• Yeah I can't say Sheldon's treatment of Alex bothers me too much. She is free to leave and should have worked out by now what kind of work he is going to ask of her.

    The problem with saying Raj is just metrosexual is that the writers repeatedly hit the same note again and again: he is lonely, he is scared of women, he is very comfortable around his male friends. They are pushing the idea that he might be secretly bi or homosexual for the purposes of comedy. When you keep pushing something you can't expect your audience to not assume it's going somewhere.

    Posted by The TV Critic, 21/02/2013 10:14am (8 years ago)

  • Raj is metrosexual; I think it's more interesting that he be a heterosexual man unafraid to have some non-traditionally masculine interests and views.

    I've long been a fan of Leonard and Penny though it's been a rough road for those misguided fans who thought their romance would be "the heart" of the series.

    I can't get much worked up about Sheldon's treatment of Alex; he's been far, far more insensitive and, yes, cruel to his roommate and friends over the years.

    He's forgiven because he frequently the greatest source of humor on the show. I think the reviewer has often pointed out something Sheldon's said or done as the "Comic Highlight" - and if you see the scene in question, you'll often find a very cutting observation or behavior by Sheldon immediately preceding. But it's rarely pointed out because, I think, we'd have to acknowledge how truly callous or mean it was.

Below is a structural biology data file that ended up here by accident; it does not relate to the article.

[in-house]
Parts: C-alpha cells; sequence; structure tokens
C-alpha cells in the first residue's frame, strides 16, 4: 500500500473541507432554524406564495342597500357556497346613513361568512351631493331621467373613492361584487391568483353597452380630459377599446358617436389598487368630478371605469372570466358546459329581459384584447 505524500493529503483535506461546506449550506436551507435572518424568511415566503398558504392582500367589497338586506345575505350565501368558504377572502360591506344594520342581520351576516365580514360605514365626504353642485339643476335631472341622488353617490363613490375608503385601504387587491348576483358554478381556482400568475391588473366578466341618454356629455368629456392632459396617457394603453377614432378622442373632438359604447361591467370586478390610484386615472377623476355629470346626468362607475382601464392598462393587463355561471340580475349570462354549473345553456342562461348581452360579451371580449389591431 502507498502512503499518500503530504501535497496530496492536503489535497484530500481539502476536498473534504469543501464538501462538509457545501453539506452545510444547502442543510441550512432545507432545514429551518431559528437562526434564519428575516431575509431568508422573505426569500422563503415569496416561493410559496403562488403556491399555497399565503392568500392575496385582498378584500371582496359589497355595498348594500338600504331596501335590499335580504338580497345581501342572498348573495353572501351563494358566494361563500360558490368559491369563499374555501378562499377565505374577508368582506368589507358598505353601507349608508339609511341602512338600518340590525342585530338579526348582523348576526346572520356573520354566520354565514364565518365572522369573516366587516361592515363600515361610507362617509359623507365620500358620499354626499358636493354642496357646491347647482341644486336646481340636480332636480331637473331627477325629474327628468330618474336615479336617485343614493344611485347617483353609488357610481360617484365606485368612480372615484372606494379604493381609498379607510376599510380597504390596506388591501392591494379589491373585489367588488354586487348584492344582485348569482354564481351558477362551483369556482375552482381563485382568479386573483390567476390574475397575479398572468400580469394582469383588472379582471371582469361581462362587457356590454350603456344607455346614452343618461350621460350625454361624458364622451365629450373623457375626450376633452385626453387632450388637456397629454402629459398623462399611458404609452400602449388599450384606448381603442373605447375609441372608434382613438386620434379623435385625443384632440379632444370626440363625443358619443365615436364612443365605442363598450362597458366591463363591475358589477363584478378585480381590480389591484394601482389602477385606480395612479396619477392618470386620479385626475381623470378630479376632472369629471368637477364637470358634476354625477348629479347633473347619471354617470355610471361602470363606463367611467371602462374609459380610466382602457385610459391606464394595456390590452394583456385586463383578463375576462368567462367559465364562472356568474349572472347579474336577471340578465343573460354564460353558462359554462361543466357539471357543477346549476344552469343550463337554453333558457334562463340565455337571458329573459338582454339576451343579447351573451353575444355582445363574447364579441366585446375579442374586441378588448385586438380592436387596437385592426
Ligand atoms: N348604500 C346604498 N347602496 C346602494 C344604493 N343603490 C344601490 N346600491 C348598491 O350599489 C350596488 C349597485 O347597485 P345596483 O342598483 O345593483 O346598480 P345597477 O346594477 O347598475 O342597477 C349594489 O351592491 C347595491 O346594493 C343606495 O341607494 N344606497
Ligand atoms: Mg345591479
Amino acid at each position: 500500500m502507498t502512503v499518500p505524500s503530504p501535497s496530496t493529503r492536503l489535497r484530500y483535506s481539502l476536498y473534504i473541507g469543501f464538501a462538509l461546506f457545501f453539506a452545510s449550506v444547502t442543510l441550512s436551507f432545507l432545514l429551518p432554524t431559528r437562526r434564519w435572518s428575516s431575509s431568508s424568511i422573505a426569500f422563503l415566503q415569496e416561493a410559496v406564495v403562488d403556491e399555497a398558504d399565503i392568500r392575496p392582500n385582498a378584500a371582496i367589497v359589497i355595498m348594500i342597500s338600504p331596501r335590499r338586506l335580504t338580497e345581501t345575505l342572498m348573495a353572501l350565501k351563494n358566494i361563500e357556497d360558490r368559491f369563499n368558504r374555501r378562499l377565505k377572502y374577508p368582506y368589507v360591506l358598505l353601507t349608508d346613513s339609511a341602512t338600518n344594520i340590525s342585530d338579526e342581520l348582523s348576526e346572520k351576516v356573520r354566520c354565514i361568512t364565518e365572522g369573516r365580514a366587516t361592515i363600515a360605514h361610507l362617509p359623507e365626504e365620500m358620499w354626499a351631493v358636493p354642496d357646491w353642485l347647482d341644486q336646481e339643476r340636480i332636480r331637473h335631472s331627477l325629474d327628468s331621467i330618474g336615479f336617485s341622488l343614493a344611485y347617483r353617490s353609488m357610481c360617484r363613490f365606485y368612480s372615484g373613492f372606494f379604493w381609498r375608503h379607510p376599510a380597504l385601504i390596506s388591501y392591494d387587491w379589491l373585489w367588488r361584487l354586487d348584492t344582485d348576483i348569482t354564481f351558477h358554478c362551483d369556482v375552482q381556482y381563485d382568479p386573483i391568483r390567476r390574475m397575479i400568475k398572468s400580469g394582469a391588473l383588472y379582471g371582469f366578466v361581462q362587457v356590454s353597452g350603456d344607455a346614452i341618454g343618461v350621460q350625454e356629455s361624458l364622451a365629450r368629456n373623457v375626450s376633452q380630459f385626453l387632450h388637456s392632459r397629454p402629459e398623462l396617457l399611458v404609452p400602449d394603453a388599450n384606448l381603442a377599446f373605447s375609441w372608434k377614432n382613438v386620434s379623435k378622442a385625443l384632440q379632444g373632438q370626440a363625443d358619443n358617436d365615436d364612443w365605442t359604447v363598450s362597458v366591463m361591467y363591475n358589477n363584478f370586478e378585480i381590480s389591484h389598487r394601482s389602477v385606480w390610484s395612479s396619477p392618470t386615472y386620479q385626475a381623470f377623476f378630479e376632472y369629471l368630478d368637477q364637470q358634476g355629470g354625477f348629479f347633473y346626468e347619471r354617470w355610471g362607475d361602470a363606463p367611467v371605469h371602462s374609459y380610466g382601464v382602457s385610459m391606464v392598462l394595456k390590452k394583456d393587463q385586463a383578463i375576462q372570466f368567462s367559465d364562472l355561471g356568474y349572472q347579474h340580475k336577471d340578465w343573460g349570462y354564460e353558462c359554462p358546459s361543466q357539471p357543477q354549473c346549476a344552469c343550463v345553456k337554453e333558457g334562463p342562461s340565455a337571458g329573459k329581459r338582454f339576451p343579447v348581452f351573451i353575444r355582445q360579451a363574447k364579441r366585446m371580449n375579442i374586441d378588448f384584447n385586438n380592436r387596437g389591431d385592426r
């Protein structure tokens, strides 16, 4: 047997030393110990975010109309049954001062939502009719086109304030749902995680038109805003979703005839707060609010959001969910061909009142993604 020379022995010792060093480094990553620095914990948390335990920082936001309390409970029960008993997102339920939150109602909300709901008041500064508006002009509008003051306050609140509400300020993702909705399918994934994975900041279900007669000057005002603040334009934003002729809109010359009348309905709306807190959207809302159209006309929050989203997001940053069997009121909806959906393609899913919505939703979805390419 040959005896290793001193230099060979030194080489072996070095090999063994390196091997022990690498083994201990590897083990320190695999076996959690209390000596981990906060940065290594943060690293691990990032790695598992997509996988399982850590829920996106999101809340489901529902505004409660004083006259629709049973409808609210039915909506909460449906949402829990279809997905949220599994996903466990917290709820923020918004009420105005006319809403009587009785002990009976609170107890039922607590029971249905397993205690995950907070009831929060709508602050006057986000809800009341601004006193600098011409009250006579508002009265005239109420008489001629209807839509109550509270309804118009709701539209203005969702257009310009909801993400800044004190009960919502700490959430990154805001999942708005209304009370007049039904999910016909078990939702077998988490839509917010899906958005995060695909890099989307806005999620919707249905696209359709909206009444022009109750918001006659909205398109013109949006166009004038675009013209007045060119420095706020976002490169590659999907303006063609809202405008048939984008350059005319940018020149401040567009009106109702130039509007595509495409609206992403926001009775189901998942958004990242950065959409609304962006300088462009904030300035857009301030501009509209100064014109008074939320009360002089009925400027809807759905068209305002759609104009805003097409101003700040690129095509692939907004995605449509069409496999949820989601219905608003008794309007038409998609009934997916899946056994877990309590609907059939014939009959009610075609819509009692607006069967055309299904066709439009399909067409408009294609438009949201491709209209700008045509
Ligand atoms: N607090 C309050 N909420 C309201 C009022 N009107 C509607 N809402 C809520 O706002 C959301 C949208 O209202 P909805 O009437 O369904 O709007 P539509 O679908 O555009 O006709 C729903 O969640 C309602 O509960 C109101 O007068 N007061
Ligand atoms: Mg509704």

It's safer to criticize Leonard or ridicule Howard than to admit the funniest character on the show is also quite mean. Let's pretend Sheldon doesn't know what he's saying.

    Viewer score: 60 / 100

    Posted by JStrange, 21/02/2013 5:46am (8 years ago)

  • I think Sheldon's treatment of Alex deserves a comment. Yes, I know it is only a sitcom, but this kind of abuse goes on in universities all over the world, and I didn't really find it an amusing subject for comedy. The thing is that a real-life Alex would probably not have taken the job in the first place. Asking around would presumably have led her to discover that her prospective boss was a narcissistic nutjob. Or, had she taken the job, she would have screamed and run when it became obvious what she was dealing with.

    Anyway, I don't have much of a point, but just wanted to say that abuse of an employee is disgraceful behavior, and perhaps a darker place than the screenwriters should be going. Sheldon is frequently a giant pain in the neck, but usually we see him confine this behavior to people he has no hold over.

    Posted by Faheem, 18/02/2013 6:09pm (8 years ago)